Monmouth Park Investigating Fantasy Sports Betting

By Briana Vannozzi

Just when they thought all systems were go, another hurdle for sports betting at Monmouth Park Racetrack. This time from a U.S. district court judge.

But the state and park have plans to keep action moving.

“Given the fact that Judge [Michael] Shipp did not issue an injunction against Monmouth Park, we certainly think we’re free to do anything that the leagues participate in. Anything that the current larger companies like Draft Kings and Fan Duel might be participating in,” said Monmouth Park Racetrack Legal Advisor Dennis Drazin.

“How do we turn our love of fantasy sports into reality cash? They have one-day games so you’re not locked in. It’s like a new season every time you play,” says a Draft Kings commercial.

He’s talking about fantasy league sports betting.

“This enhances the revenues for all the leagues. It gives someone a reason to watch. If a game is a runaway, unless it’s your favorite team, why are you gonna watch it unless you have live action?” Drazin asked.

Drazin says Monmouth Park would like to bring fantasy betting around in time for college playoffs in December.

When asked what patrons should expect to see there, he said, “Well, we’re trying to develop that now. You might be looking at kiosks there, you might be looking at servers that would enable people to make bets but the actual dynamics of what’s permissible and what is not permissible is being studied by our legal team.”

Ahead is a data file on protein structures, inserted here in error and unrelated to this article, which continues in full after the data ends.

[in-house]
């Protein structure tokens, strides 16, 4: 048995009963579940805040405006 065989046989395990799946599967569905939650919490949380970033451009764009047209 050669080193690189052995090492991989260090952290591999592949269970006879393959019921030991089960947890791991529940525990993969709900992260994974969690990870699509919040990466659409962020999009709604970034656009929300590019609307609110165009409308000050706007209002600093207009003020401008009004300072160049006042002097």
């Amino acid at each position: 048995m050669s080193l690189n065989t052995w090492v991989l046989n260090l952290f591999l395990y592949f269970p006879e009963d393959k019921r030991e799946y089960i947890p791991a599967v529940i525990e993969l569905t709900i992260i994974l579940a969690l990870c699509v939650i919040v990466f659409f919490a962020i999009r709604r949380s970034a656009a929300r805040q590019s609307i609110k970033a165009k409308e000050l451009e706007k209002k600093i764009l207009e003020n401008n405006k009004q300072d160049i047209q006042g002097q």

While a conservative estimate of New Jersey’s take of fantasy betting is still being studied, Drazin thinks revenue for legalized sports betting would come in somewhere around $10 billion a year.

“This would be something that would save the casinos and racetracks, bring people back to New Jersey from all over the country because if we have sports betting here, it means that it’s a destination,” Drazin said.

This week a judge kept in place a federal sports betting ban and sided with major sports leagues like the NFL and MLB. New Jersey immediately filed an appeal.

“We’ll be going to the Third Circuit Court of Appeals. The process hopefully would be expedited to some extent, but I anticipate we’re talking about a three- to six-month period at the least,” Drazin said.

Drazin and his counterparts in the state, including Sen. Ray Lesniak, a prime sponsor of the sports betting legislation, believe firmly they’ll be successful in the court of appeals.

Next week, Sen. Lesniak will launch a petition drive to collect 100,000 signatures in New Jersey and 1 million nationwide. He plans to present it to Congress to ask for their help in repealing the federal ban on sports betting, as a supplement to the court challenge.